flexible schedule

Think about the times you considered calling in sick even though you weren't because you were too tired or stressed. Flexible
Very recently I was introduced to a church-word I had never heard before. The new word, now part of my professional lexicon, is "Creasters." Like a celebrity mash-up, it is a morphing of two words: "Christmas," and "Easter."
Authentic workers are more productive workers.
The flexibility it provides to moms interested in a career change cannot be underestimated. The days of being locked into a job because of employer health benefits may finally be over.
Most of my friends know they will get paid every other Friday, and they know they have X number of sick days. It's a routine, it's a way of life -- but it's not mine. In fact, my freelance life (and lack of a steady paycheck) is the antithesis of all they know and hold dear.
I was thrilled to be working from home: I bought a new desk, reveled in the short commute from my bedroom to my home office, and enjoyed not having to get dressed up one day a week. After four months in my new job, though, I stopped working from home.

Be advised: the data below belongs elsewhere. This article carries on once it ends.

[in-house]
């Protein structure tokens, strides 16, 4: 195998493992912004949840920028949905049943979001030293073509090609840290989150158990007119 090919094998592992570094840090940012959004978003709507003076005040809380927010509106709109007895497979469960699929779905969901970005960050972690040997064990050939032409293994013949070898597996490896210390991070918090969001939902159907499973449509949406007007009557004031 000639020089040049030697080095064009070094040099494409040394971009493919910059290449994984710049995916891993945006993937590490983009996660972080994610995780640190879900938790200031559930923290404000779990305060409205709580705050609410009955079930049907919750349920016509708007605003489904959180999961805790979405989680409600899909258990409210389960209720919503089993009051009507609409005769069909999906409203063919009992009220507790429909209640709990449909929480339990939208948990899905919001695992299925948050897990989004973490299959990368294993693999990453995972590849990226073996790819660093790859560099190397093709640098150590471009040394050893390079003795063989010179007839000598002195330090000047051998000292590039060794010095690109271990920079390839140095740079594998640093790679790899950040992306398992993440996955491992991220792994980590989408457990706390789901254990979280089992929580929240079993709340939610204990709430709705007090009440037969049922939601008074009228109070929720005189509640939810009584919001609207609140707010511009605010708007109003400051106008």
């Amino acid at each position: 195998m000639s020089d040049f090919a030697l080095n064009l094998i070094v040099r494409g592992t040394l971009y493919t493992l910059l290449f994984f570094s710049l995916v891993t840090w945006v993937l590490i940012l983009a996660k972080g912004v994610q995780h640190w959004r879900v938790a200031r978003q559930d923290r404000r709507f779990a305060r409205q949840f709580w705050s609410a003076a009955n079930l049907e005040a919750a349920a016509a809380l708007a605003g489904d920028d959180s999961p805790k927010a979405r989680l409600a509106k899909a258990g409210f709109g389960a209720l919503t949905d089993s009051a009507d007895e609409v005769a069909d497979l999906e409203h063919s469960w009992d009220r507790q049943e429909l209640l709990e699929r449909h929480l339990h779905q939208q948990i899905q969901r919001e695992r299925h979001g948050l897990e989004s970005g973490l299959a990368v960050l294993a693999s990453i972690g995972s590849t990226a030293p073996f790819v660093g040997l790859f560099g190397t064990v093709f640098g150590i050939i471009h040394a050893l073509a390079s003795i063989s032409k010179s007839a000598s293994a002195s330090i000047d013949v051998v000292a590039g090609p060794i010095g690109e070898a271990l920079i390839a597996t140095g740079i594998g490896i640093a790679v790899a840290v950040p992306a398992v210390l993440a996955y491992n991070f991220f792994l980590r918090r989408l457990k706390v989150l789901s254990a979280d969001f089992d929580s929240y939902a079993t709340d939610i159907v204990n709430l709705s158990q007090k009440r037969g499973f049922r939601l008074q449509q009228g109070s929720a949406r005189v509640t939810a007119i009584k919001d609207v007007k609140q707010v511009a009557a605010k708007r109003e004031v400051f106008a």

If we want to take advantage of the countless flexible ways we can fit work and life together in order to be our best, on and off the job, then we can't be derailed by a rigid definition of success.
As a "Nightline" producer, I traveled all over the world covering interesting stories, leaving unused theater tickets and broken dates behind. There was always tomorrow.
While these Working Mother's Day "gifts" may take effort, I'm no longer willing to wait for them. I do not want to have wish these gifts for my daughter; I want them now.
Six years ago, my husband (then boyfriend) and I set out to find a way to develop our careers while traveling the world -- and without breaking the bank.